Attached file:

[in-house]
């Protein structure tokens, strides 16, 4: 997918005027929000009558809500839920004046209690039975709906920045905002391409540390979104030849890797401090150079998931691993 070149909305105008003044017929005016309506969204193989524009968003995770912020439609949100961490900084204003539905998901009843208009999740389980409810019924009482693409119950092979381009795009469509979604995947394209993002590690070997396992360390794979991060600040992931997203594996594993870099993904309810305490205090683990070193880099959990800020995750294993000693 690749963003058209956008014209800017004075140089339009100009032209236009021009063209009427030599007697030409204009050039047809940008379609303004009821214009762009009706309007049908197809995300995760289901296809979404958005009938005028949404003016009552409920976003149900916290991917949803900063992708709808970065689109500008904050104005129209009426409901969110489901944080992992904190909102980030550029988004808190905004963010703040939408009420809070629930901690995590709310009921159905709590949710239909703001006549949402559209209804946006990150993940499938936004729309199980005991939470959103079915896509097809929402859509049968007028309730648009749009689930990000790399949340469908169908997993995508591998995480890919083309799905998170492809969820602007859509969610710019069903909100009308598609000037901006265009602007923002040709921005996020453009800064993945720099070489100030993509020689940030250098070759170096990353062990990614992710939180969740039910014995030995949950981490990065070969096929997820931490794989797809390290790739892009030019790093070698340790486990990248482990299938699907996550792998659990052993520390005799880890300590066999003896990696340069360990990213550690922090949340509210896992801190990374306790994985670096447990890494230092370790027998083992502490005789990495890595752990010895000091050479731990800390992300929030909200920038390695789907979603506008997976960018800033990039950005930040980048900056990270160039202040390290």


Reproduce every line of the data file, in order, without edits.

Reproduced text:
[in-house]
């Protein structure tokens, strides 16, 4: 997918005027929000009558809500839920004046209690039975709906920045905002391409540390979104030849890797401090150079998931691993 070149909305105008003044017929005016309506969204193989524009968003995770912020439609949100961490900084204003539905998901009843208009999740389980409810019924009482693409119950092979381009795009469509979604995947394209993002590690070997396992360390794979991060600040992931997203594996594993870099993904309810305490205090683990070193880099959990800020995750294993000693 690749963003058209956008014209800017004075140089339009100009032209236009021009063209009427030599007697030409204009050039047809940008379609303004009821214009762009009706309007049908197809995300995760289901296809979404958005009938005028949404003016009552409920976003149900916290991917949803900063992708709808970065689109500008904050104005129209009426409901969110489901944080992992904190909102980030550029988004808190905004963010703040939408009420809070629930901690995590709310009921159905709590949710239909703001006549949402559209209804946006990150993940499938936004729309199980005991939470959103079915896509097809929402859509049968007028309730648009749009689930990000790399949340469908169908997993995508591998995480890919083309799905998170492809969820602007859509969610710019069903909100009308598609000037901006265009602007923002040709921005996020453009800064993945720099070489100030993509020689940030250098070759170096990353062990990614992710939180969740039910014995030995949950981490990065070969096929997820931490794989797809390290790739892009030019790093070698340790486990990248482990299938699907996550792998659990052993520390005799880890300590066999003896990696340069360990990213550690922090949340509210896992801190990374306790994985670096447990890494230092370790027998083992502490005789990495890595752990010895000091050479731990800390992300929030909200920038390695789907979603506008997976960018800033990039950005930040980048900056990270160039202040390290």